#1
Hey everyone,

I recently got a new pedal board as an Xmas gift (yay), had outgrown my old one and I couldn't fit all my pedals on the board which was just sad. Laying out everything on my new board, I've got a little bit of room in one spot where I could fit a pedal with a small footprint.

Long story short, I was wondering if anyone uses a booster pedal as an "always on" pedal to just push everything a bit harder. I know a lot of people like the EP booster pedal, and it caught my eye because its small footprint would be perfect for this spot in my pedalboard and also be perfect to be "always on" as it isn't in a good position to be constantly stepped on and off as it is kind of under the "upstairs" of the board (I've got my OD, distortion, directly in front as they will take most of the on/off stomps).

I was wondering if anyone used a boost early in the chain to just kind of push everything harder. I play live in a cover band which requires some guitar switching here and there to fit certain songs and I also thought this method may be useful for switching between guitars. For example, going between my Les Paul and Gretsch Hollowbody results in a gigantic drop in volume, and thus I've got to go to my amp and kind of EQ everything everytime this happens. An early boost may help this too as I could hit it on when playing my more lower output guitars.

To this point, I've mainly used EQ pedals as my solo boost pedals as I like having control on what specifically I'm increasing (i.e. mainly the mids to help cut through the mix better).

My primary gigging amp is a Vox AC 30 C2, and I'm always interested if anyone has specific experience with an AC30 since they have a reputation of being finicky with certain pedals (although honestly this hasn't been the case much in my experience, but I don't run anything that crazy). But any input or suggestions (regardless of amp experience) are most welcome!
#2
Yes, this is common. Many use the Timmy for this.
www.facebook.com/yourbadinfluence
#3
Any budget? If you just need mini-sized pedals (Mooer size) then the EP booster is the first that comes to mind. If you can swing it, the Wampler Tunmnus is a Klone in a small package. I use a Chellee Ponyboy as my always on with an AC30C2, the Tumnus would get you the same idea.
#4
Thanks for the replies - yes I definitely am trying to find something with a small footprint. Basically everything on the board is laid out how I'd like and I have some small room for what is the front of the chain. Definitely room for a Mooer/Xotic footprint and I've got an extra power line I can use for it. Guess I'm being greedy trying to cram as many pedals on the board as possible.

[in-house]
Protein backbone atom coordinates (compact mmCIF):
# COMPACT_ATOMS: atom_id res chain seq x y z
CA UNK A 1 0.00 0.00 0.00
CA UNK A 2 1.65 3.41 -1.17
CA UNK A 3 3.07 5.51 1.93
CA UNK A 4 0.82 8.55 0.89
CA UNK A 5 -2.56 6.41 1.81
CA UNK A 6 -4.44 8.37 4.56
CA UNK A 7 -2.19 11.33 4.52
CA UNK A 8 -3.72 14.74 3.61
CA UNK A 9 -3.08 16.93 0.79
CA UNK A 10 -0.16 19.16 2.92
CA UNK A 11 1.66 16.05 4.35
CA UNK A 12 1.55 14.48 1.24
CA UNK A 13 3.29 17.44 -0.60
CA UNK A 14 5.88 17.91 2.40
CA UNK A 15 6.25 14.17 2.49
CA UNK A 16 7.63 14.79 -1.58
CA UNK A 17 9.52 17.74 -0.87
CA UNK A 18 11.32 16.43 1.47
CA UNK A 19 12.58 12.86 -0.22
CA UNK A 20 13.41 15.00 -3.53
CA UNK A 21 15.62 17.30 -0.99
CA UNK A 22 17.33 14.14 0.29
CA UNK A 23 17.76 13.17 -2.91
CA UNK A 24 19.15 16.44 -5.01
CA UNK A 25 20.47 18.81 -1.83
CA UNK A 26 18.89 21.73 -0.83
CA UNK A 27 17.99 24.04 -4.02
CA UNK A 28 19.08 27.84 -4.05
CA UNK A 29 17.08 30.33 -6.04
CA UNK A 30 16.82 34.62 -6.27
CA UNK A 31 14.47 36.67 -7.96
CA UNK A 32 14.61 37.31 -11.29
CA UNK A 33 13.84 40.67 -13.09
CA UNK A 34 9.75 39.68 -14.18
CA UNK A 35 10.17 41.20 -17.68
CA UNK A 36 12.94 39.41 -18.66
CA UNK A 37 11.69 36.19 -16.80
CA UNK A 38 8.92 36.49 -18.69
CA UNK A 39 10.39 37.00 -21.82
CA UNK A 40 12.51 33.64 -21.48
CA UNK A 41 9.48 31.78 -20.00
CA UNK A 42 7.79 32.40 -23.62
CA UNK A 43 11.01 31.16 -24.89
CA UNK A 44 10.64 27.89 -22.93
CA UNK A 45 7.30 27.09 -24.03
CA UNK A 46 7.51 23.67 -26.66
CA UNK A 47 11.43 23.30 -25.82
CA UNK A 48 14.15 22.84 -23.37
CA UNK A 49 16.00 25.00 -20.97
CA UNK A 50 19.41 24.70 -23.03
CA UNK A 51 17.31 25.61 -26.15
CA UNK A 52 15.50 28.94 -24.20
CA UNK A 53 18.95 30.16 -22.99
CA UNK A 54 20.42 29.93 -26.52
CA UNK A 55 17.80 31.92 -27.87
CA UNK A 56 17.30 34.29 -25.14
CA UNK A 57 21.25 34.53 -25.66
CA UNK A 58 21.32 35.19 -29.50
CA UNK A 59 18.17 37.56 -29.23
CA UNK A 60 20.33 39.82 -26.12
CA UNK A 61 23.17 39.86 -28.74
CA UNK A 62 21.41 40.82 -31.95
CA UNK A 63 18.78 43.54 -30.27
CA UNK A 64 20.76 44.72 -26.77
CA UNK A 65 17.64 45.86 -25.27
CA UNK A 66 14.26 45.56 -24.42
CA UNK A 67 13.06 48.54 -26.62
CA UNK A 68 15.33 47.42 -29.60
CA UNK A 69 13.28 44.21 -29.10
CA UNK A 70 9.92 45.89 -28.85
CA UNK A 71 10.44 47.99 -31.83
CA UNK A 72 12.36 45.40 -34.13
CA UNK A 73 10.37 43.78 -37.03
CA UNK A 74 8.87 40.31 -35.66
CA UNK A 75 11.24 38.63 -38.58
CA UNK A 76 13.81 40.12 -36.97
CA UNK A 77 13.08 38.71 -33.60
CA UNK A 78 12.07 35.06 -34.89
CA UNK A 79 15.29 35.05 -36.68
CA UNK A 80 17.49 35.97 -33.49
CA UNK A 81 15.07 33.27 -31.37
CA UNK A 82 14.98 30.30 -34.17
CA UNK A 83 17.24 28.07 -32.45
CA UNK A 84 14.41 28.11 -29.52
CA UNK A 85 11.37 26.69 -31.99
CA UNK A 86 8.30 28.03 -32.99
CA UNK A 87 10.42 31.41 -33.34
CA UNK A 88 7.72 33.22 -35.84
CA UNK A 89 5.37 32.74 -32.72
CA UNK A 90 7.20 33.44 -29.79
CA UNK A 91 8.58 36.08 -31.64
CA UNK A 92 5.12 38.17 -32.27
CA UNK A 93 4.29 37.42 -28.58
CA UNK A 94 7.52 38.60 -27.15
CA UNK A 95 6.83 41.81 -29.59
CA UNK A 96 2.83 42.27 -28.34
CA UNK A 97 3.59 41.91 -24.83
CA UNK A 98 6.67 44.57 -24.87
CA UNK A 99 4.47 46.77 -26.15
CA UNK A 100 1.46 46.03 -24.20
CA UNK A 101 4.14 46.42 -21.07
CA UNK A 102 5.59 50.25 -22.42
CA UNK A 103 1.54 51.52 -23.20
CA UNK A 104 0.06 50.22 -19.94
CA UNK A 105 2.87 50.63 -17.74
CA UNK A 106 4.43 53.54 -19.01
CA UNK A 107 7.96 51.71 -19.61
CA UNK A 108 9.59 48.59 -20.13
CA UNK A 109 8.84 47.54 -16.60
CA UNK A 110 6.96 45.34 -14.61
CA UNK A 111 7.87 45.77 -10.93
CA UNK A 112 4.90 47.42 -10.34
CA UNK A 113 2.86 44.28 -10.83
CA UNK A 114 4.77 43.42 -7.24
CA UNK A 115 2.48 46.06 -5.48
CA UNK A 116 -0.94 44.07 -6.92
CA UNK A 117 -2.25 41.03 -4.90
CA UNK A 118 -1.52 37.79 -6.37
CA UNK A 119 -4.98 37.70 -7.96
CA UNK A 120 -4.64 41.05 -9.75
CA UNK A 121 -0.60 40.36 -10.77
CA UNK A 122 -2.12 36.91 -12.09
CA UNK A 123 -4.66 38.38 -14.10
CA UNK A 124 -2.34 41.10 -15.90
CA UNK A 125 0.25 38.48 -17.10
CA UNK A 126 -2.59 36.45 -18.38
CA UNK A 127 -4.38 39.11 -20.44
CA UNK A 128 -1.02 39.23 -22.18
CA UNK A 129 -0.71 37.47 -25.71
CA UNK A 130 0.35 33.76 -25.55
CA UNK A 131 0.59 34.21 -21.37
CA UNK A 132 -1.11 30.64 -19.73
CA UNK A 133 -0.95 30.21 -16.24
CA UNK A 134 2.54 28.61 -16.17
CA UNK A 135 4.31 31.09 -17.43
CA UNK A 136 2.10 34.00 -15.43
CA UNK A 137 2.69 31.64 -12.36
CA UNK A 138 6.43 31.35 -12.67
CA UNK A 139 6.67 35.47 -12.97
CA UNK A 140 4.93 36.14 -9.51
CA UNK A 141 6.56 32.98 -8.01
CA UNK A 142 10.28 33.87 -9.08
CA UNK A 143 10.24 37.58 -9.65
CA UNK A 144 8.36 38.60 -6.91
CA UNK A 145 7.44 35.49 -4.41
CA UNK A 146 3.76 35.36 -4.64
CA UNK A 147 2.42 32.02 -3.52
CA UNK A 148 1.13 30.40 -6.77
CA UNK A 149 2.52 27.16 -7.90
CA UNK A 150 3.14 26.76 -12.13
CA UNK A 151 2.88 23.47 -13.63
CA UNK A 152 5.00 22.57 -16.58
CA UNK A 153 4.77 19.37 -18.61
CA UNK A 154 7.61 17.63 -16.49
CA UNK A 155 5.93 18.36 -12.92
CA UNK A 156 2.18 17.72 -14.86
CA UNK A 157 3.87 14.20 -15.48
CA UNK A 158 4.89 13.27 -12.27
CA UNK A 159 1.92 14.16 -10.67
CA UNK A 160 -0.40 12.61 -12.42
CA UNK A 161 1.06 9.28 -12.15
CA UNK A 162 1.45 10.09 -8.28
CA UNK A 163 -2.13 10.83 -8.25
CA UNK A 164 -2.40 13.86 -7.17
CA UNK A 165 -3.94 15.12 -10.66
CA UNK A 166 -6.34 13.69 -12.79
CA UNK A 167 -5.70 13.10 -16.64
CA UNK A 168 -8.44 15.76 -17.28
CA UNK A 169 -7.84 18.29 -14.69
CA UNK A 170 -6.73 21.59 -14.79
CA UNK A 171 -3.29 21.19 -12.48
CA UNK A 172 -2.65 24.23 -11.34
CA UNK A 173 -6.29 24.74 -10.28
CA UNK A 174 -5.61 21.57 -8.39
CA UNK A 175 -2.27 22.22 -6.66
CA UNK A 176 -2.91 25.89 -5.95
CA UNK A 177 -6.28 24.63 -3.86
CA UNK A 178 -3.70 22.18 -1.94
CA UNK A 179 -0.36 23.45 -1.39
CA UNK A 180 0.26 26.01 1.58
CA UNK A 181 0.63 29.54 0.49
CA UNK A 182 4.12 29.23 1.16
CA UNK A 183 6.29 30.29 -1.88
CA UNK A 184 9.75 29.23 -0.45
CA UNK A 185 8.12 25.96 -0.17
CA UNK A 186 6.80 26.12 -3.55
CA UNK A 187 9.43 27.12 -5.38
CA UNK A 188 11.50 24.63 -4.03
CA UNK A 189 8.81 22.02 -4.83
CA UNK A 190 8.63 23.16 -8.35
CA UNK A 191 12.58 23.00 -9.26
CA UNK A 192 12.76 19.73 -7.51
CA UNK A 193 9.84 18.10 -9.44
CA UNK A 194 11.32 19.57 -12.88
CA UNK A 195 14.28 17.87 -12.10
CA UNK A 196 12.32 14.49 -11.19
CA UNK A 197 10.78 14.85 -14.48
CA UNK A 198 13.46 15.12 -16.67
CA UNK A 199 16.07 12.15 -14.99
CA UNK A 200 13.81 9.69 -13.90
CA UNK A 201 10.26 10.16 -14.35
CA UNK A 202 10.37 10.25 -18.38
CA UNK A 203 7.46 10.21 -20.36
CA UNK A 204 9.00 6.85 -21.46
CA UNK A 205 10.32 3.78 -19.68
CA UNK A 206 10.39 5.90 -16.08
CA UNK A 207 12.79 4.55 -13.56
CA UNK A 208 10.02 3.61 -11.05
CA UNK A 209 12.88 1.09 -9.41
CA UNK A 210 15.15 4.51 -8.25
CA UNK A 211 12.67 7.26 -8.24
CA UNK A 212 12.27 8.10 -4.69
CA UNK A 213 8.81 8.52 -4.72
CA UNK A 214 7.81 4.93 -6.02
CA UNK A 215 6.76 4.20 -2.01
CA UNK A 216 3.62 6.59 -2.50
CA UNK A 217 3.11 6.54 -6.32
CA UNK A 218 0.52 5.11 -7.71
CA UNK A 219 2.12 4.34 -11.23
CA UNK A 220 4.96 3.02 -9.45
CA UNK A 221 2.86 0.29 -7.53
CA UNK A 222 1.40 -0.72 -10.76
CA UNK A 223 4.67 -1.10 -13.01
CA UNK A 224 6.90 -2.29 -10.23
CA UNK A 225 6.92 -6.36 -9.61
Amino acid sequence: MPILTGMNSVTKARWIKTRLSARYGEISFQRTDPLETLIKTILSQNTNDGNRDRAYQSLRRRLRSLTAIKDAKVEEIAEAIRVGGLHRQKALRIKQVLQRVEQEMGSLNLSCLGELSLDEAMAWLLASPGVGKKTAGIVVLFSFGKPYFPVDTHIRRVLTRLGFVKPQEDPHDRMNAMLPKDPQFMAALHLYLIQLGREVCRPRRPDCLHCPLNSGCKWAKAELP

Looking at the Xotic pedals, I do like the idea of getting the xotic sp compressor, as I can turn the compression knob all the way down if I don't want any compression signal and have it as just a boost, or obviously blend in some compression to my liking (I've never been a big compression user but the added option is nice).

Thanks for the Timmy suggestion - that is actually the OD I use, although I don't leave it on all the time. I play clean a lot, and then turn the Timmy on for a light crunch and use a Rat for a heavier distortion (and often stack the two if I want more gain). A lot of the songs we play call for a very clean tone so its nice to have the three levels available (totally clean, light crunch, heavier crunch).

I'll definitely check out the Tunmnus - although I was hoping to go a route that wasn't an OD as this will be before my wah and my phaser (and I like both to be before my dirt pedals). Based on a quick introduction though it does look pretty sweet.
#5
Quote by Clarkinator
I'll definitely check out the Tunmnus - although I was hoping to go a route that wasn't an OD as this will be before my wah and my phaser (and I like both to be before my dirt pedals). Based on a quick introduction though it does look pretty sweet.
Klones do have a fair amount of gain on tap but traditional use with them is to put the gain level low/minimum, and then bump the volume up, tone knob to taste. That imparts just a bit of compression as it hits your amp a bit harder, but also gives a bit of the EQ signaure of the Klone- sparkly with a touch of midrange boost.
#6
Quote by Clarkinator
Guess I'm being greedy trying to cram as many pedals on the board as possible.



Been there, done that.
Which is part of the reason I eventually went to a multi-FX and thence to a modeler. Especially true when switching guitars -- you can set up presets that will run a boost when you want, etc. Some of the current higher-end modelers (like the Helix) have multiple FX loops. I got spoiled on those when working with the old Carvin Quad-X tube preamp, which has six (!) FX loops and built-in selectable boost. The Helix has four, which allows you to tie external pedals into your chain when and where you want them.
#7
^ so to save money, instead of buying a boost which costs maybe $50 (soul food) he should buy a high-end modeller which costs the guts of $2000?

(I know, I'm being facetious, but still )

Quote by Will Lane
Klones do have a fair amount of gain on tap but traditional use with them is to put the gain level low/minimum, and then bump the volume up, tone knob to taste. That imparts just a bit of compression as it hits your amp a bit harder, but also gives a bit of the EQ signaure of the Klone- sparkly with a touch of midrange boost.


not sure how close it is to the real thing (i've tried the real thing, but it was once and it was years ago ) but i like turning the gain up a bit on the soul food when i use it as a boost- cuts the bass a fair bit.